Monday, January 11, 2016

BroadwayCon Fusion

I met my Broadway buddy again, but this time we went to a Starbuck's. The last time we had a few at a local watering hole, I was sick for three days! Jeez, he can put the sauce away! I'd be safe with just the coffee to drown our sorrows.

So over a couple of gigantic strangely named caffeinated beverages we caught up on the last few months. Rather than an organ recital (I didn't want to talk about things medical), it was just a matter of time before we got around to his favorite subject, Broadway.

"Lot of closings this month, huh?" he asked rhetorically.

"It's that time of the year," I answered. "A tale as old as time, you know..." Boy, my cuppa joe was strong. I felt kind of jittery.

"Ain't it tho," my friend replied, eyeing me somewhat warily. "Are you feeling okay? I know you had those surgeries..."

"Tut, tut..." I interrupted. "Let us not speak of it! I'm feeling better, thanks." A drip of coffee escaped down my chin. I dabbed it with a napkin in the nick of time, saving my tie from a fate worse than stained.  I was also pleased to be able to use the phrase "Tut, tut," in conversation. It's rare, and thank goodness for that.

"So," my pal began, "what do you think Broadway ought to do to navigate through this slow time in the calendar?" He's not a lawyer, but he doesn't ask a question without having the answer already prepped in his head.

"Well," I tried to come up with a coherent response, "without trying to reinvent the wheel, I guess they should do the discount thing, a "winter sale", perhaps. That's worked in the past, more or less."

"Yeah, yeah, that's right. The two-for-one Broadway week thing is on. That's the low hanging fruit, isn't it? Though, to be sure, it'll be hard to sell full price or premiums while the shows are so actively pushing those half-price ducats. But that's Broadway for you, always at cross purposes." I couldn't argue that point. Who'd buy a full price ticket when an industry-wide half price promotion is on?

But, he was just getting started. "And speaking of "cross purposes", what do you think of "BroadwayCon"? Was there anything more appropriately named than that?" I felt he was baiting me, but I answered anyway. We were on our second jugundo sized coffees, and I was amped.

"Well," I began, "it does seem to be attracting a lot of interest, if the idiot chatboards are to be believed. It's a weekend long convention dedicated to Broadway, if I'm not mistaken. Panels, workshops, meet-and-greets with all manner of Broadway folk and a charitable component too. It seems harmless enough, right?" I knew that comic books and science fiction had their "cons" as well, and they seemed to always make a lot of money. Now Broadway would have its chance to extract its tribute from its fans in the same way.

My friend sighed. "That's all well and good, but my point and question was, 'What can Broadway do to navigate this slow time in the calendar'? I don't give a fig about a "con" job, unless it's Broadway shows doing the conning!" I was confused by his logic, and it was getting harder to concentrate. With our third serving of java, I was starting to feel the despair one feels when you view a long line at the men's room. I began to calculate and triangulate my impending trip to the rest room.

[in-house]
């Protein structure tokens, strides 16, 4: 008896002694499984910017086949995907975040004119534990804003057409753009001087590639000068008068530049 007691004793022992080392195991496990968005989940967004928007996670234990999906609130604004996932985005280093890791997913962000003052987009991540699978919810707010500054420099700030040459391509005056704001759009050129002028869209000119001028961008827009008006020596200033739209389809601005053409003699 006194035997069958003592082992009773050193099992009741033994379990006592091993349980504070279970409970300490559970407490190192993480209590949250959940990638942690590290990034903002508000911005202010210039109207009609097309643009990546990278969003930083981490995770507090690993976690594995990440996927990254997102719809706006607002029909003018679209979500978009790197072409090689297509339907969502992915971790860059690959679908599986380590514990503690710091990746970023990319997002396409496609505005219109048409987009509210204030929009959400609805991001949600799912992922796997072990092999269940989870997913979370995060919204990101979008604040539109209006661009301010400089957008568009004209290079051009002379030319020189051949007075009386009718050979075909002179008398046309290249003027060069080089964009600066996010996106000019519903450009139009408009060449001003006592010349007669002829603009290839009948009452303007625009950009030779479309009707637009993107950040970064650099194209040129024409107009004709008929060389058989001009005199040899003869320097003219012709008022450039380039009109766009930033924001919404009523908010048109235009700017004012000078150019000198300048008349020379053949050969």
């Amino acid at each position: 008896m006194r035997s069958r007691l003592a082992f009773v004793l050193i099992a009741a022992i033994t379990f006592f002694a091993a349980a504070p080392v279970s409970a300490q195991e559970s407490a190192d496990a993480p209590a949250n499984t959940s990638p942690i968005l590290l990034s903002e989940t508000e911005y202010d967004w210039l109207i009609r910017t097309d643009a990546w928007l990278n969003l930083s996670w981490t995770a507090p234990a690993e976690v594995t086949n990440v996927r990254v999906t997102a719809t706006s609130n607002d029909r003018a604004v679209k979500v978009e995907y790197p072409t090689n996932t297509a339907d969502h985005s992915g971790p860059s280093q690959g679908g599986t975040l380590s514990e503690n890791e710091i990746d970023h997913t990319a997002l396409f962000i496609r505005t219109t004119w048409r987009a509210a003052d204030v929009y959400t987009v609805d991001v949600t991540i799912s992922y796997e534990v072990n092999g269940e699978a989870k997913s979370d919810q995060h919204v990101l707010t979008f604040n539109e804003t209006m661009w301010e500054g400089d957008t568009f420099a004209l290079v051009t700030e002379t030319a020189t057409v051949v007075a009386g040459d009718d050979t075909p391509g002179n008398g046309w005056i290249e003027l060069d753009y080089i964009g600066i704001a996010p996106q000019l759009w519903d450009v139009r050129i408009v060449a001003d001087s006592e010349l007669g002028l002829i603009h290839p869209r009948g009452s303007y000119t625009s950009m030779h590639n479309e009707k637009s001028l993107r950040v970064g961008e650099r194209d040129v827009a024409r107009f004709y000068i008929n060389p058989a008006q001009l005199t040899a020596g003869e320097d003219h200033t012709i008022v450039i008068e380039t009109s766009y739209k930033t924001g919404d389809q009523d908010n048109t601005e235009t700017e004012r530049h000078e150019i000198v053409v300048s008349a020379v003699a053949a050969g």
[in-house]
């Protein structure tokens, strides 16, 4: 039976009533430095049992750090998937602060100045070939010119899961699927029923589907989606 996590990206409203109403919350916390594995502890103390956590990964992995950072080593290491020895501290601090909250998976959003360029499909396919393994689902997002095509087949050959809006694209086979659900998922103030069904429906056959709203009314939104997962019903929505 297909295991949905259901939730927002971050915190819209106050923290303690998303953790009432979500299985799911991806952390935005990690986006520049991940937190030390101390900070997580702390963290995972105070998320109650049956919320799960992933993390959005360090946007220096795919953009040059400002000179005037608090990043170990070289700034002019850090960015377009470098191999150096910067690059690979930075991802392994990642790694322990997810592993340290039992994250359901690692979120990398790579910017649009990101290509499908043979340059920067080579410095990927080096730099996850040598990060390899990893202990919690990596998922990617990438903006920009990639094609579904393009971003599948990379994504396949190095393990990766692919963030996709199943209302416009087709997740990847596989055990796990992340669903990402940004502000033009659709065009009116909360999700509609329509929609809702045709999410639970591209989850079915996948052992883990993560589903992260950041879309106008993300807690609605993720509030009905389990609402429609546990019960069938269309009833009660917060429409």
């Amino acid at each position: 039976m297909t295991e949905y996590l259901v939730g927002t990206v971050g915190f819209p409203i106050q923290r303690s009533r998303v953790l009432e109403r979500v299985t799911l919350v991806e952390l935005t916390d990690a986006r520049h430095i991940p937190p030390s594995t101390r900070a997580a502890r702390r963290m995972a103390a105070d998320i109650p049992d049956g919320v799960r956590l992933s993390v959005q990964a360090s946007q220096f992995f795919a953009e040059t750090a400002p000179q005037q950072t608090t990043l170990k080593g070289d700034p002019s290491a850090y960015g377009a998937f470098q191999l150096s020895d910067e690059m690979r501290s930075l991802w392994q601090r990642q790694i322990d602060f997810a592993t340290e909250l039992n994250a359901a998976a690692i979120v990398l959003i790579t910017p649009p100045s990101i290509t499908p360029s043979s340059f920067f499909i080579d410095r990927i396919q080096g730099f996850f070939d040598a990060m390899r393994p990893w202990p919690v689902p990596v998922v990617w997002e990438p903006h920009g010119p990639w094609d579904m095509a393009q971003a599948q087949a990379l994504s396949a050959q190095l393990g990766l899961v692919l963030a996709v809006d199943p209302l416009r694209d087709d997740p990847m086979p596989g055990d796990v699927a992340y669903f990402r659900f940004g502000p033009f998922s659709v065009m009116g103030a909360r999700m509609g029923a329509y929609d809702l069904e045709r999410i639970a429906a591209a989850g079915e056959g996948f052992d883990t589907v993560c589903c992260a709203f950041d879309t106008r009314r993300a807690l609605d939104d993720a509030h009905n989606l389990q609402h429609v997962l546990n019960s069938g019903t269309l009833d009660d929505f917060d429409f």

While I planned my trip to P-town, my friend continued, "If it's a slow time of year, how does a weekend long Broadway-themed convention help sell Broadway tickets for that particular weekend? Whose bright idea was this? You are attracting a Broadway crowd to town for a winter weekend in January, a traditional slow time of year, and are offering these folks something to do other than buy tickets to Broadway shows! Is this any way to run an airline? Yes, we sell tickets like airlines do, but in this case, what the hay?" He didn't really say "hay", but his word of choice was a bit too crude to report verbatim.

My bladder calmed a bit, and I felt a momentary respite from having to hit the bathroom. My bladder was my new best friend. I could focus more on what my buddy was getting at.

"Well, the people coming into town for BroadwayCon might attend shows also, right? Why do you dismiss that possibility out of hand?" I thought I had a good point.

"Because, my friend, they are selling three day passes, all day tickets, and are charging an entrance fee just to get into the area where they can be preyed upon by the souvenir sellers. Somehow, I don't foresee any bargains being offered at this event. Plus, when someone has an all day ticket to all that the "con" is offering, why would they leave to spend even more money on the few surviving shows that will be playing that weekend? The "con" here is that these folks may not realize it but they will be willing captives of the goings on of the "con". " As usual, his ability to apply his cynical nature to any commercial situation was in full flower. But also, he seemed to be correct. I began to wonder...

WHERE WAS THE BATHROOM? It was now or never.

"Wait here, pal, I'll be right back!" I was off on a mission.

"Sure, buddy, you go take care of business," he said. I only half heard what he said as I trotted off to see a man about a horse.

Moments later, after my reacquaintance with the existence of God, I returned to where my friend had been. He was gone, and there was a note on the table that read,

     "Sorry guy, I had to run, something came up. I'll call you next week. Take care."

Along with the note, was the unpaid bill for the coffees we had drank. I smiled, shook my head, and thought to myself, "BroadwayCon, indeed."

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